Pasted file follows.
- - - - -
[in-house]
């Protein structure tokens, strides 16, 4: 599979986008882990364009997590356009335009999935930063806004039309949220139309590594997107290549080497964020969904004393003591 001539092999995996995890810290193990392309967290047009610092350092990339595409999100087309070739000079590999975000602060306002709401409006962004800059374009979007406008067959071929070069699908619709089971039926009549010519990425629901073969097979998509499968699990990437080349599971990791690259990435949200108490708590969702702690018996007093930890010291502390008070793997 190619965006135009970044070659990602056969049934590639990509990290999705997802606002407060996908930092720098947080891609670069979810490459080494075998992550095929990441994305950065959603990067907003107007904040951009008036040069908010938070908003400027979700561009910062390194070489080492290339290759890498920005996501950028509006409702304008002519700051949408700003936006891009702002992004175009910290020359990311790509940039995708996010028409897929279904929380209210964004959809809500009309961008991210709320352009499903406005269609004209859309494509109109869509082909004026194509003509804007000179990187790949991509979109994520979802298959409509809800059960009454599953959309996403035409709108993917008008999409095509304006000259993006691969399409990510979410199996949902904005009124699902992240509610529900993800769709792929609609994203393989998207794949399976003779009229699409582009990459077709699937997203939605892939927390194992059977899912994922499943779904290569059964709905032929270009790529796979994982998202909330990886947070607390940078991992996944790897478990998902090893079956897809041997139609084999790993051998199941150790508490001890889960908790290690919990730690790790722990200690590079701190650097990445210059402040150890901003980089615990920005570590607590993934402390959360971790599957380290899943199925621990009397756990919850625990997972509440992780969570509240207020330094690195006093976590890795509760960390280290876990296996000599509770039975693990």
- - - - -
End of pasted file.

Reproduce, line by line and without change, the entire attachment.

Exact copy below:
[in-house]
């Protein structure tokens, strides 16, 4: 599979986008882990364009997590356009335009999935930063806004039309949220139309590594997107290549080497964020969904004393003591 001539092999995996995890810290193990392309967290047009610092350092990339595409999100087309070739000079590999975000602060306002709401409006962004800059374009979007406008067959071929070069699908619709089971039926009549010519990425629901073969097979998509499968699990990437080349599971990791690259990435949200108490708590969702702690018996007093930890010291502390008070793997 190619965006135009970044070659990602056969049934590639990509990290999705997802606002407060996908930092720098947080891609670069979810490459080494075998992550095929990441994305950065959603990067907003107007904040951009008036040069908010938070908003400027979700561009910062390194070489080492290339290759890498920005996501950028509006409702304008002519700051949408700003936006891009702002992004175009910290020359990311790509940039995708996010028409897929279904929380209210964004959809809500009309961008991210709320352009499903406005269609004209859309494509109109869509082909004026194509003509804007000179990187790949991509979109994520979802298959409509809800059960009454599953959309996403035409709108993917008008999409095509304006000259993006691969399409990510979410199996949902904005009124699902992240509610529900993800769709792929609609994203393989998207794949399976003779009229699409582009990459077709699937997203939605892939927390194992059977899912994922499943779904290569059964709905032929270009790529796979994982998202909330990886947070607390940078991992996944790897478990998902090893079956897809041997139609084999790993051998199941150790508490001890889960908790290690919990730690790790722990200690590079701190650097990445210059402040150890901003980089615990920005570590607590993934402390959360971790599957380290899943199925621990009397756990919850625990997972509440992780969570509240207020330094690195006093976590890795509760960390280290876990296996000599509770039975693990």